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Swedish filmmakers face retrial after appeals court throws out verdict

A Swedish appeals court has thrown out a lower court's acquittal of two documentary filmmakers accused of violating the sanctity of the wreck of the Estonia ferry.

Swedish filmmakers face retrial after appeals court throws out verdict
The front section of the passenger ferry Estonia being lifted from the sea in 1994. Photo: AP Photo/Lehtikuva, Jaako Avikainen

The Estonia ferry sank in the Baltic Sea in 1994, killing 852 people in one of the 20th century’s worst maritime disasters.

After deciding not to salvage the wreck, Sweden, Estonia and Finland agreed in 1995 to designate it a final resting place and make it illegal to disturb the site.

In 2019, a film crew sent a remote-operated submersible to the ship while filming a documentary that aired the following year, revealing a massive hole in the ship’s hull and casting doubt on the findings of an official investigation into the sinking.

The Gothenburg district court found in February 2021 that the documentary’s director Henrik Evertsson and deep-sea analyst Linus Andersson – both Swedes – had committed actions punishable under the so-called “Estonia Law”.

However, it ruled they could not be held accountable since they were on a German-flagged ship in international waters at the time.

While several countries have signed on to the 1995 accord, Germany has not.

But the Göta Court of Appeal on Tuesday sent the case back to the lower court for a retrial. It argued that “the Estonia Law does apply” because the filmmakers are Swedish, even though the dives were conducted from a German boat.

The two could face a fine or up to two years in prison.

The original inquiry into the disaster concluded that it was caused by the bow door of the ship being wrenched open in heavy seas, allowing water to gush into the car deck.

Experts however told the filmmakers that only a massive external force would be strong enough to cause the rupture, raising questions about what really happened.

Survivors and relatives of those killed have fought for over two decades for a fuller investigation, though the countries involved have been reluctant to re-examine the issue.

Following the documentary, the laws banning dives were amended in order to allow a re-examination of the wreck.

In July 2021, Sweden and Estonia opened a fresh investigation.

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CRIME

Swedish Green leader: ‘Easter riots nothing to do with religion or ethnicity’

The riots that rocked Swedish cities over the Easter holidays were nothing to do with religion or ethnicity, but instead come down to class, the joint leader of Sweden's Green Party has told The Local in an interview.

Swedish Green leader: 'Easter riots nothing to do with religion or ethnicity'

Ahead of a visit to the school in Rosengård that was damaged in the rioting, Märta Stenevi said that neither the Danish extremist Rasmus Paludan, who provoked the riots by burning copies of the Koran, nor those who rioted, injuring 104 policemen, were ultimately motivated by religion. 

“His demonstration had nothing to do with religion or with Islam. It has everything to do with being a right extremist and trying to to raise a lot of conflict between groups in Sweden,” she said of Paludan’s protests.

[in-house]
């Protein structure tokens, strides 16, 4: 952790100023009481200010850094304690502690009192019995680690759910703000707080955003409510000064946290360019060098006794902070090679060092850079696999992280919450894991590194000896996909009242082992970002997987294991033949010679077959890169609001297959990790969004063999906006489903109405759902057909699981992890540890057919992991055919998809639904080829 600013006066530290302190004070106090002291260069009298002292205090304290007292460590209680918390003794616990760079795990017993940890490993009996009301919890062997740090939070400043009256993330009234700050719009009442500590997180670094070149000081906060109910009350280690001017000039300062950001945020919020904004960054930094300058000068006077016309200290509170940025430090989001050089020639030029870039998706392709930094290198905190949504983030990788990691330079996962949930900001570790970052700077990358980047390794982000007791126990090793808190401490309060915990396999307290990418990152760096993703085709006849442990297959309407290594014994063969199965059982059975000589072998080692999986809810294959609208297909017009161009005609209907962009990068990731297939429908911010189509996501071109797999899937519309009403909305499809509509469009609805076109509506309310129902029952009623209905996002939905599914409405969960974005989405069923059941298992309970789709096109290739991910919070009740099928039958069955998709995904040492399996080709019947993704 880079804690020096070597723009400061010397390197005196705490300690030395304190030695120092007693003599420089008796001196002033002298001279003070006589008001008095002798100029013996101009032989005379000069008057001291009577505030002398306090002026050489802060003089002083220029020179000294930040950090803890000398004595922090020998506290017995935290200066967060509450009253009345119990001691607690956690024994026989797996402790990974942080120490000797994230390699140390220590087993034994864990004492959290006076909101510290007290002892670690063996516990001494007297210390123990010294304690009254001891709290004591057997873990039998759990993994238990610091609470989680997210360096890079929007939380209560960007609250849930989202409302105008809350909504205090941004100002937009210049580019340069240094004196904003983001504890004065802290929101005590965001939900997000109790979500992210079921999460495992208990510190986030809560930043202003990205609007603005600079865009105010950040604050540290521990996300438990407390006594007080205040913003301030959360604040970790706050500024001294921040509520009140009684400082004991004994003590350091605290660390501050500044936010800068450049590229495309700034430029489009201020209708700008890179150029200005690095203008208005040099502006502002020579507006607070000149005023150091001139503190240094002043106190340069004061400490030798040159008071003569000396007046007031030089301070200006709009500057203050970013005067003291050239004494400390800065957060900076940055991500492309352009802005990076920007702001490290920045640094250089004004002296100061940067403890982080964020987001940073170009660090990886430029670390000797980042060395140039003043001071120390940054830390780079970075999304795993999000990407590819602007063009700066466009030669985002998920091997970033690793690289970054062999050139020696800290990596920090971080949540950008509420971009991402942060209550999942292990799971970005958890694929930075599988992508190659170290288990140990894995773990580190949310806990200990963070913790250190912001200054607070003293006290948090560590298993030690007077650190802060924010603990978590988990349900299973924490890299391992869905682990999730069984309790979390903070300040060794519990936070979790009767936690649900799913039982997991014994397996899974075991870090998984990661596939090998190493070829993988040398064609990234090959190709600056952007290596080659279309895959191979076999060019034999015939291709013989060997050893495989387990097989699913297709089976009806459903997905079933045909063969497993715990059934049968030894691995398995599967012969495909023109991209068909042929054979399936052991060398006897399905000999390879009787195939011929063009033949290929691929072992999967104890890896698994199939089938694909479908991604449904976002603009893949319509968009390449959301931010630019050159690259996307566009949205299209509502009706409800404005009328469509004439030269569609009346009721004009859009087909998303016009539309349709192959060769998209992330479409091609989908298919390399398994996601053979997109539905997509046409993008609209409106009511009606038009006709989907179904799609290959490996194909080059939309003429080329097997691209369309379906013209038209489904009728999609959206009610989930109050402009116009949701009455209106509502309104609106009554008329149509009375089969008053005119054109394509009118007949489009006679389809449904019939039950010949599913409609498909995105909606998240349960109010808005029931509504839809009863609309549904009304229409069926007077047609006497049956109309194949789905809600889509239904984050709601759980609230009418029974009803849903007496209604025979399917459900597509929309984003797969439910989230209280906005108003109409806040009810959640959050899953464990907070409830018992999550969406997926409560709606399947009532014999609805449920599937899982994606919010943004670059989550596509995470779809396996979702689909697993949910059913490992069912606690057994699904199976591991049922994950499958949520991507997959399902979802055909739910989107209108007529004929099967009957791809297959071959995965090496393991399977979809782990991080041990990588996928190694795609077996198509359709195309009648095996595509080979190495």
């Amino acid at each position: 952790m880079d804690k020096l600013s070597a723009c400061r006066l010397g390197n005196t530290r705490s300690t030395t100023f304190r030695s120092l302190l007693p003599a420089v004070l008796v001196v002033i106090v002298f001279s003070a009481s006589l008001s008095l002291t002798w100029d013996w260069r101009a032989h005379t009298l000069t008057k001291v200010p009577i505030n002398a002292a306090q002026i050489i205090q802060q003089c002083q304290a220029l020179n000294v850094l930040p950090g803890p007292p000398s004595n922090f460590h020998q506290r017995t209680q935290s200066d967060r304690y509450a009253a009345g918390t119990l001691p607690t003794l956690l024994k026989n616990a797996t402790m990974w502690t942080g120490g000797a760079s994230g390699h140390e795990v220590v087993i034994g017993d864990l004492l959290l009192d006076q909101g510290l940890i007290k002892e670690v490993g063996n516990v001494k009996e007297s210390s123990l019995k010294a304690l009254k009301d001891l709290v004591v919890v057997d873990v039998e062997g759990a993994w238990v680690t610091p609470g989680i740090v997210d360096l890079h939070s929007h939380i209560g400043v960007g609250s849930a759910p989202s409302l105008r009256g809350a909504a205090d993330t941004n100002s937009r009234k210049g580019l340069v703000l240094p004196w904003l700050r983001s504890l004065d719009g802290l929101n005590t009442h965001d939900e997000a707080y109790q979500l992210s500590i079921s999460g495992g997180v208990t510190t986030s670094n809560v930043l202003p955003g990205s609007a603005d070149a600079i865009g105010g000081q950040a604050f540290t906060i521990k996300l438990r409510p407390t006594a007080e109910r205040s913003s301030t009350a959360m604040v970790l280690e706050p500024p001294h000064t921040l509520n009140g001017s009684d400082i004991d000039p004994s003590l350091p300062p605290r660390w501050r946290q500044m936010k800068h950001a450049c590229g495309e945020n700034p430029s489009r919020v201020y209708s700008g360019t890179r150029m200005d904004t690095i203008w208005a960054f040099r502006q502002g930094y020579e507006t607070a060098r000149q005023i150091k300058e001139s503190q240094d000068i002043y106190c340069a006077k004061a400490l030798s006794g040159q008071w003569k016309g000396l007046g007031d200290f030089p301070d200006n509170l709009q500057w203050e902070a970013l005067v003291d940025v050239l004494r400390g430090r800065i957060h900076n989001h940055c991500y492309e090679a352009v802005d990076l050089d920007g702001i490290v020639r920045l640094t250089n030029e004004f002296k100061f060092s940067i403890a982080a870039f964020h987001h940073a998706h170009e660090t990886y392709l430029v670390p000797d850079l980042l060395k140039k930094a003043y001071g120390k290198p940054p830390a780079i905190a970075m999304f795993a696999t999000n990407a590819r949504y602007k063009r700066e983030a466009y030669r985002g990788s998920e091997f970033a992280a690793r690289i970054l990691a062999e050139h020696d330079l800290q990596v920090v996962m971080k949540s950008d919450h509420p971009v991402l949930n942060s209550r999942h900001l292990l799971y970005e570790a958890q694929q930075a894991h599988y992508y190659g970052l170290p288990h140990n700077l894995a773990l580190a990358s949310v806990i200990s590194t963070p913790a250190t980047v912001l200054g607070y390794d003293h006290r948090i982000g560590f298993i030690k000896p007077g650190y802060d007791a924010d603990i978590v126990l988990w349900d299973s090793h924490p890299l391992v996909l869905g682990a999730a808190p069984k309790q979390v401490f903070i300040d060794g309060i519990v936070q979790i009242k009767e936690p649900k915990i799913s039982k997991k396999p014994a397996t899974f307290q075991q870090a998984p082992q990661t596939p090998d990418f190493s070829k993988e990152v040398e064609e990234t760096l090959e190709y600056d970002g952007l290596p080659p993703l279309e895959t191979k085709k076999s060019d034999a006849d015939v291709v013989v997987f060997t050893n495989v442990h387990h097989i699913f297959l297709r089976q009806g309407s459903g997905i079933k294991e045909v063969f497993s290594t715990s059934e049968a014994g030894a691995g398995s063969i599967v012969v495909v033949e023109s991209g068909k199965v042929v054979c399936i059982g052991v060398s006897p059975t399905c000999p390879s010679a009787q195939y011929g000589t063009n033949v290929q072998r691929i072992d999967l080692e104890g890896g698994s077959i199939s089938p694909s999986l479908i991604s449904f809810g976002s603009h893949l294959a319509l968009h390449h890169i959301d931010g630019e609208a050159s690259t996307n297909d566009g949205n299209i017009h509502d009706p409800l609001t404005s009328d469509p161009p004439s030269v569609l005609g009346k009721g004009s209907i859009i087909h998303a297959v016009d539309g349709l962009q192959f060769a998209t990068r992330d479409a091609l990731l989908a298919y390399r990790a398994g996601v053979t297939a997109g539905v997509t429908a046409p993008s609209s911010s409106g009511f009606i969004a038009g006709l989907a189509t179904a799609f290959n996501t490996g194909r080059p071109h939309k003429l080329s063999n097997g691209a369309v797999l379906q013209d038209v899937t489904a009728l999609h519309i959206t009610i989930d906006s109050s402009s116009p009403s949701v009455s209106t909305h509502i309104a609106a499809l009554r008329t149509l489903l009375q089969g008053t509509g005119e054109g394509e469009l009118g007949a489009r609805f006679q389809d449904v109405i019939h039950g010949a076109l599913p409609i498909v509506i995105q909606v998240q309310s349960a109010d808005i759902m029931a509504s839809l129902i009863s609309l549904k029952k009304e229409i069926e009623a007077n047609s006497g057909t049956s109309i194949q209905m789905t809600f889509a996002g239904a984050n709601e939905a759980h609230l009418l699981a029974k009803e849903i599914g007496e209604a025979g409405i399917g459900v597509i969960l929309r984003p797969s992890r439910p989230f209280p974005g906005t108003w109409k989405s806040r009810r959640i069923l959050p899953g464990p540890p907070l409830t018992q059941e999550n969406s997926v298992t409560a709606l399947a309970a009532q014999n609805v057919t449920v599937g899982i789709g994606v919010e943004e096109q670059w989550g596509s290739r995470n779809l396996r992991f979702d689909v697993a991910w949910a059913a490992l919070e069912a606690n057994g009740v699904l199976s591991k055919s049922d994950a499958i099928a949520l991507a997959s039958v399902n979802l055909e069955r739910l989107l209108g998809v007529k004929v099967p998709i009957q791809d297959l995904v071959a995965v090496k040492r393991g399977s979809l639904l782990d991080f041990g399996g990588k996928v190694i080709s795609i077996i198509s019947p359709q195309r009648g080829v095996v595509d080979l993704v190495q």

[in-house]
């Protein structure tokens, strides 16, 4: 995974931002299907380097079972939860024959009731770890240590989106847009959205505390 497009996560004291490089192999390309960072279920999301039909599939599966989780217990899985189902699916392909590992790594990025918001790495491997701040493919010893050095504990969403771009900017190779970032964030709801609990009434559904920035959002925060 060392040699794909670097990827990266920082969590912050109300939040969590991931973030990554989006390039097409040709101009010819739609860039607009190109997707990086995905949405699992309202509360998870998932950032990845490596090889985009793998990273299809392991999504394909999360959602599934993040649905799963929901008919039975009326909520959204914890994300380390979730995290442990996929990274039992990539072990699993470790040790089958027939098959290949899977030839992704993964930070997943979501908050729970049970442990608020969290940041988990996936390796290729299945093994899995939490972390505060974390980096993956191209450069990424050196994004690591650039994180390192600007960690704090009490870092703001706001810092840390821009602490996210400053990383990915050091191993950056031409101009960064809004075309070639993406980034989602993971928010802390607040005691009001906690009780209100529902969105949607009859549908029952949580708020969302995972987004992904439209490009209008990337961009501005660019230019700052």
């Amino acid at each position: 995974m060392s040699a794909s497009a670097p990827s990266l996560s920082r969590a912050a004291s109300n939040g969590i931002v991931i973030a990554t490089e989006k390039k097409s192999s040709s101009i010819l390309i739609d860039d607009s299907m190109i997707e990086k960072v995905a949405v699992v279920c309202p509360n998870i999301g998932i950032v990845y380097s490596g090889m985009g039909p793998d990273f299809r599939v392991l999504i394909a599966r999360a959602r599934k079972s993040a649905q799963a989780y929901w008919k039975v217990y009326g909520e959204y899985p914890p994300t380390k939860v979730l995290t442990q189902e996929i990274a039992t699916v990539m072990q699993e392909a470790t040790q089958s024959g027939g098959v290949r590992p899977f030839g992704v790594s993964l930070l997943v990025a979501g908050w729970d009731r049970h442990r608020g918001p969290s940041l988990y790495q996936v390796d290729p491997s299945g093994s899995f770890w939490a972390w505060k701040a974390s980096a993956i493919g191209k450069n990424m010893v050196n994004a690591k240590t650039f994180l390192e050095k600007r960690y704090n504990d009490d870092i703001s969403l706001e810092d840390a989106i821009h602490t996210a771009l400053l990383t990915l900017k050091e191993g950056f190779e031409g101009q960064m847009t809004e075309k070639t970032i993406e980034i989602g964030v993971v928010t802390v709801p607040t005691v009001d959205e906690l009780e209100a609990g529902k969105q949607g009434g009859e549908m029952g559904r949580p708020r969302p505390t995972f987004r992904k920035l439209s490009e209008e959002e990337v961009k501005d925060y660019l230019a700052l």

“On the other side, the police have now stated that there were a lot of connections to organised crime and gangs, who see this as an opportunity to raise hell within their communities.”

Riots broke out in the Swedish cities of Malmö, Stockholm, Norrköping, Linköping and Landskrona over the Easter holidays as a result of Paludan’s tour of the cities, which saw him burn multiple copies of the Koran, the holy book of Islam. 

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More than 100 police officers were injured in the riots, sparking debates about hate-crime legislation and about law and order. 

According to Stenevi, the real cause of the disorder is the way inequality has increased in Sweden in recent decades. 

“If you have big chasms between the rich people and poor people in a country, you will also have a social upheaval and social disturbance. This is well-documented all across the world,” she says. 
 
“What we have done for the past three decades in Sweden is to create a wider and wider gap between those who have a lot and those who have nothing.” 

 
The worst way of reacting to the riots, she argues, is that of Sweden’s right-wing parties. 
 
“You cannot do it by punishment, by adding to the sense of outsider status, you have to start working on actually including people, and that happens through old-fashioned things such as education, and a proper minimum income, to lift people out of their poverty, not to keep them there.”

This, she says, is “ridiculous”, when the long-term solution lies in doing what Sweden did to end extreme inequality at the start of the 20th century, when it created the socialist folkhem, or “people’s home”. 

“It’s easy to forget that 100 to 150 years ago, Sweden was a developing country, with a huge class of poor people with no education whatsoever. And we did this huge lift of a whole nation. And we can do this again,” she says. “But it needs resources, it needs political will.” 
 
 
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